Indianapolis’ Bottleworks District: A new neighborhood rises from a former Coca-Cola factory

·7 min read

When my artsy, hip 22-year-old niece announced she was planning to move to Indianapolis post-college graduation, the lifelong Chicagoan in me was perplexed. “What happened to moving to Chicago?”

After just a few weekend visits while a student at Miami University of Ohio, she’d decided to make the so-called Circle City her home, and the launchpad of her web design and branding business. “I changed my mind. Come visit! You’ll love it!”

When I hear the word “hipster,” I think of Chicago, specifically Logan Square, Wicker Park and Pilsen. But after spending a weekend in Indianapolis’ newest neighborhood, the Bottleworks District, I was reminded that hipsters and Indianapolis aren’t mutually exclusive. Since my last visit over 10 years ago, Indianapolis feels recharged with diversity, creativity and an approachable art scene.

My 11-year-old daughter and I rolled into town on the first Friday night of the month — when Indianapolis’ galleries, studios and cultural businesses open their doors to the public, and larger galleries debut work by local or national artists — and headed straight to Circle City Industrial Complex (CCIC).

With works by more than 100 artists, the half-million-square-foot complex, built in 1918, was originally the home of the Schwitzer Corporation, an early automotive parts manufacturer (owner Louis Schwitzer was the winner of the first race at the Indianapolis Motor Speedway in 1909). Today it’s home to Indianapolis’ largest and perhaps most vibrant artist community.

An open studio door is an invitation to come in. I chatted with budding and expert glassblowers over flaming burners at Glass Arts Indiana, a collaborative glass community; my daughter watched in awe as Martha Nahrwold created her art by floating paints on water. Photographer Jedediah Johnson was using an ultraviolet camera to take portraits of visitors to his studio space. “I enjoy faces,” he said. “I haven’t seen many in the past year. I’d like to change that.”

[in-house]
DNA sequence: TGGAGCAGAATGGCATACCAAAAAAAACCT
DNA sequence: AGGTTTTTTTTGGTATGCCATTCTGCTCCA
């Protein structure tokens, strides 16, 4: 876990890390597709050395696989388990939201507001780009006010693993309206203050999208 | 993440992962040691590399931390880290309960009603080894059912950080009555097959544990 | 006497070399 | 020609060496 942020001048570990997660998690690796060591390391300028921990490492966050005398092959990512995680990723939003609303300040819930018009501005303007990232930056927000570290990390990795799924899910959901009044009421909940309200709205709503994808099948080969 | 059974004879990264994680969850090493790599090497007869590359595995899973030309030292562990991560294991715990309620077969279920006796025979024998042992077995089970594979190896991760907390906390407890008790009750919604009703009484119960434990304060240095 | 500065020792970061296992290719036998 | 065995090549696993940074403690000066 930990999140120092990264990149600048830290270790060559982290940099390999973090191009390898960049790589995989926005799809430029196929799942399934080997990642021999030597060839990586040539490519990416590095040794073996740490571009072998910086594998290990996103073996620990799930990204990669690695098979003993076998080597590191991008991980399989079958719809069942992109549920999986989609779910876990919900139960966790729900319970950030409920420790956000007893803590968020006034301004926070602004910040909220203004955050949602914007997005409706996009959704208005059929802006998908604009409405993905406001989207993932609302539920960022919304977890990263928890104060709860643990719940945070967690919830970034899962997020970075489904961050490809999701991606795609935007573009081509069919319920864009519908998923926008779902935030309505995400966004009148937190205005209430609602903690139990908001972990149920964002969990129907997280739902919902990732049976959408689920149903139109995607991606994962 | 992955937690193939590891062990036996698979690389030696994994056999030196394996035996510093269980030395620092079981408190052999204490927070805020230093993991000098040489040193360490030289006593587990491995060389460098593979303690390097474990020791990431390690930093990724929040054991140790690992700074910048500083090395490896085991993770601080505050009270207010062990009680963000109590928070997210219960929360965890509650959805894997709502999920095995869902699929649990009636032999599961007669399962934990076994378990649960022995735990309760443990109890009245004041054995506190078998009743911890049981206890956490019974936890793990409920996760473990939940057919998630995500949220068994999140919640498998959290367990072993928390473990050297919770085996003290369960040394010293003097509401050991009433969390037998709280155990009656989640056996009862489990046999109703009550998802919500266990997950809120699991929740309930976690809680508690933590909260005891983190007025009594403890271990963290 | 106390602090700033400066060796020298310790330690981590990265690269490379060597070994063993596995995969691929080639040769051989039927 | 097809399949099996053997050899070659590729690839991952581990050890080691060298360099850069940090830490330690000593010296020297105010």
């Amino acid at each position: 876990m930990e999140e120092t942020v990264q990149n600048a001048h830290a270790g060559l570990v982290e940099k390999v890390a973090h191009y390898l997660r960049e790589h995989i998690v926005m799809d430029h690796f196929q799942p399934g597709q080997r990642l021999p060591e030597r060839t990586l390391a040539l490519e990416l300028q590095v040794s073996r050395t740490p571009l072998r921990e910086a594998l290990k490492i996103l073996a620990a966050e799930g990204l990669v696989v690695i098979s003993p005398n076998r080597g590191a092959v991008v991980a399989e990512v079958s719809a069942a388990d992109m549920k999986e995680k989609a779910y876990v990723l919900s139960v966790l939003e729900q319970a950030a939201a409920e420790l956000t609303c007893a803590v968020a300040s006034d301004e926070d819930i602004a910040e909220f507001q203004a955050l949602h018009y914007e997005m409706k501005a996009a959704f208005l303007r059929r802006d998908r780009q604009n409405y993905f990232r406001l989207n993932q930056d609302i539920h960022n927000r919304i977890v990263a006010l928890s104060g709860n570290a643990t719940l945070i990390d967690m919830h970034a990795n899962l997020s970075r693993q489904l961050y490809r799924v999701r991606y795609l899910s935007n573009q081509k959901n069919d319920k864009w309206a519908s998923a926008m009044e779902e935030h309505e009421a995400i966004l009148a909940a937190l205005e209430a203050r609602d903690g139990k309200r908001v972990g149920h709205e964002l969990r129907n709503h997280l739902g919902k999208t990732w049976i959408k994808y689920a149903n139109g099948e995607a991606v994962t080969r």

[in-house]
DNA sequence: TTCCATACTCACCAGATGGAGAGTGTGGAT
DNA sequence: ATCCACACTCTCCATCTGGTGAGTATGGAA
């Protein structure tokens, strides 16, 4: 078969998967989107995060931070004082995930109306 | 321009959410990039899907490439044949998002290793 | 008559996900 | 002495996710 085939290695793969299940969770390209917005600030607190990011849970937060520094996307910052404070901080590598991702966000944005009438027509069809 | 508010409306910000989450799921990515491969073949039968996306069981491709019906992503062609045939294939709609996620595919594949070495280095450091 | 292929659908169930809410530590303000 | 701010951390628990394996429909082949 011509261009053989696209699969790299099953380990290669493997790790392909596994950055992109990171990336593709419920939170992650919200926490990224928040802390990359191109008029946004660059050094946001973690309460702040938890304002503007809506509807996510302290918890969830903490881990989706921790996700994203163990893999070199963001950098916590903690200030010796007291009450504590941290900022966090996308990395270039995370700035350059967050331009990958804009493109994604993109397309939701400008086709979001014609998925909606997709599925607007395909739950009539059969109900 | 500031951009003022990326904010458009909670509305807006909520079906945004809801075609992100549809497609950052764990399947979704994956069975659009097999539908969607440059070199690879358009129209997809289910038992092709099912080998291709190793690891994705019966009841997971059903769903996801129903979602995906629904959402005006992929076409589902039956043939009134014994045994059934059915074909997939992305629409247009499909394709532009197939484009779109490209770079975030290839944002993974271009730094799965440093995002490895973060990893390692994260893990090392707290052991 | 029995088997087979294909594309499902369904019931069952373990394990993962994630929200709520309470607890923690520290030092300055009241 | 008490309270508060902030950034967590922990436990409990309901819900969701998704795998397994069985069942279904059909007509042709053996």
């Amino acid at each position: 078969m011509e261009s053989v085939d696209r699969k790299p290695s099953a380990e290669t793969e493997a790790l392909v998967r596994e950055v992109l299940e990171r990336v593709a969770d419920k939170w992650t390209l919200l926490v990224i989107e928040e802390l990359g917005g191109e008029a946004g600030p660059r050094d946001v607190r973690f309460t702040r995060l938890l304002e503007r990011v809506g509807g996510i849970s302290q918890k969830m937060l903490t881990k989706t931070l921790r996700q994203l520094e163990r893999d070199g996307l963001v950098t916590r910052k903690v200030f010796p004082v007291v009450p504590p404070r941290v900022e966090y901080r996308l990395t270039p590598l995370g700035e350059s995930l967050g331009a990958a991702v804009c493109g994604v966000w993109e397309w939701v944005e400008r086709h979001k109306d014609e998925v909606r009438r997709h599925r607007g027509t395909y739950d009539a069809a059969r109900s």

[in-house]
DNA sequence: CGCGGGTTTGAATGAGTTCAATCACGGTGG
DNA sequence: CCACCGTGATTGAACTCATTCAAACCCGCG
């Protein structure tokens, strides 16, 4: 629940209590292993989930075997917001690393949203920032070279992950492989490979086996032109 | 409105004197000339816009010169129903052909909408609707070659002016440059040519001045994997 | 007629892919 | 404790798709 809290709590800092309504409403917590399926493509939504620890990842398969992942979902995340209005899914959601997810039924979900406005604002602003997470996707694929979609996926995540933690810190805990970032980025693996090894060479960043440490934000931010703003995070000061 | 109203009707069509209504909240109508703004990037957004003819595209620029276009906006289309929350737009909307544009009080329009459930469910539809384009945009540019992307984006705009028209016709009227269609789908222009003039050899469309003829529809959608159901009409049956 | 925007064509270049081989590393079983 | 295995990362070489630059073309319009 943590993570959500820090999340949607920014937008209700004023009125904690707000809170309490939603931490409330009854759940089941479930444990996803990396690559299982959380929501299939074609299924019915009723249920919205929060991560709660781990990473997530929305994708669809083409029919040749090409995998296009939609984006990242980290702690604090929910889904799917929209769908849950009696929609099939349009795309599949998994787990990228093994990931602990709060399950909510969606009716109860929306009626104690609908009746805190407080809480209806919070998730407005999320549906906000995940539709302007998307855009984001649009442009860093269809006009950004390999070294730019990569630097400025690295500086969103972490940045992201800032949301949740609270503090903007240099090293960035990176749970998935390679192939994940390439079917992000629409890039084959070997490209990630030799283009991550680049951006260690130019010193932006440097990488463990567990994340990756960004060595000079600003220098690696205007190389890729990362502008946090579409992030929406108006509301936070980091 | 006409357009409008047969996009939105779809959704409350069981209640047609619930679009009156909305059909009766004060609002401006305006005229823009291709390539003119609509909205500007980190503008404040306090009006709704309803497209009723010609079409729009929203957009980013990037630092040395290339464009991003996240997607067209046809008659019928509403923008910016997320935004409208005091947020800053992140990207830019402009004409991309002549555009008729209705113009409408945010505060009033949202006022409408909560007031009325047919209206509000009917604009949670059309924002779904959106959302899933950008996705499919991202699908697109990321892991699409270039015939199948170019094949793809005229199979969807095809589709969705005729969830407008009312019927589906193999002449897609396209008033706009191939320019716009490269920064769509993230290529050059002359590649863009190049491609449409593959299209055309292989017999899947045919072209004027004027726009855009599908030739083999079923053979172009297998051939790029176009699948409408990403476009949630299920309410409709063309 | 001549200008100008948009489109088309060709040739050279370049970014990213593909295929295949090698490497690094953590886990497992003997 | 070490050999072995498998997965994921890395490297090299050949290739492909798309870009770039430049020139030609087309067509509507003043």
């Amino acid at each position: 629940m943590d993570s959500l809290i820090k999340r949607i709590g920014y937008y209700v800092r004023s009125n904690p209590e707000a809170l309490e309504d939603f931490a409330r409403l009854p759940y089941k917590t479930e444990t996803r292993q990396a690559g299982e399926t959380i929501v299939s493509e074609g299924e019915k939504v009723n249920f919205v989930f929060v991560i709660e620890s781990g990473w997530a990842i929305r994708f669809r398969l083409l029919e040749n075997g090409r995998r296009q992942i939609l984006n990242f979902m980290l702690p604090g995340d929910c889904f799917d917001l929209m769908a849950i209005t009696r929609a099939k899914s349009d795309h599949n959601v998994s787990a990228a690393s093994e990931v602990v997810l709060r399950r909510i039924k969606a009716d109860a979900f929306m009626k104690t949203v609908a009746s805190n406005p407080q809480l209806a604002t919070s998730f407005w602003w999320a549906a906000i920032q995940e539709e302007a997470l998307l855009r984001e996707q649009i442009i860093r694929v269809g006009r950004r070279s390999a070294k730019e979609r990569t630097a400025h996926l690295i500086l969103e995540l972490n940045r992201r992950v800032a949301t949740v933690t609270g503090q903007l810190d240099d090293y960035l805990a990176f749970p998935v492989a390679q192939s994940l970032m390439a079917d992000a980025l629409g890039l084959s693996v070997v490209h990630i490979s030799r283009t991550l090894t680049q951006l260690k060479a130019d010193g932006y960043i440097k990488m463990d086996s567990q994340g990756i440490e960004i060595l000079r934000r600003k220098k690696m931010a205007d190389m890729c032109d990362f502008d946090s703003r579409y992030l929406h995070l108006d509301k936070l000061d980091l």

At the Schwitzer Gallery, located on the second floor of the North Studios, I met Matthew Cooper, the evening’s featured artist, who just recently debuted a modern triptych on the boarded-up windows of the Old City Hall, created in response to Black Lives Matter protests.

“The art scene here is so vibrant, thanks to consistent forward progress of diversifying the arts and allowing artists of different backgrounds and practices to showcase their work,” Cooper said. “I feel in the last five years, Indy artists have forced a new culture upon the city, forcing it to adapt to our new ways of displaying and showcasing our talents, our way. I’m seeing more and more talented artists and collectives working together, which is beautiful.”

Much of that work is on proud public display, said Rachel Ferguson, vice president at Teagen Development, the urban redevelopers behind several creative reuse projects in downtown Indianapolis, including the CCIC.

“I think things really started to shift when Indianapolis hosted the Super Bowl in 2012,” Ferguson said. “The city invested a huge amount of money in public art by local artists, and I think it indicated to people that Indianapolis is a city that values art and artists. You really can’t walk more than a block in Indianapolis now without seeing some kind of public art, whether it’s a sculpture, a mural, a creatively designed bus stop, a free street-side book-lending library, or something else.”

The CCIC is home to more than art: Centerpoint Brewing serves beer in suite B01; New Day Craft has a tasting room in suite D01; and 8th Day Distillery has a cocktail bar in suite D06. There’s also a Fowling Warehouse. Invented in 2001 by a group of friends from Detroit tailgating at the Indy 500, Fowling is a rollicking game that combines football, bowling and cornhole, best enjoyed over beer. The first person to knock down an opponent’s 10 pins (positioned in a typical bowling alley layout) with a football wins.

It’s only a 5-minute walk from the CCIC to the boutique Bottleworks Hotel, the hub of the very walkable, 12-acre Bottleworks District, once the largest Coca-Cola bottling plant in downtown Indianapolis.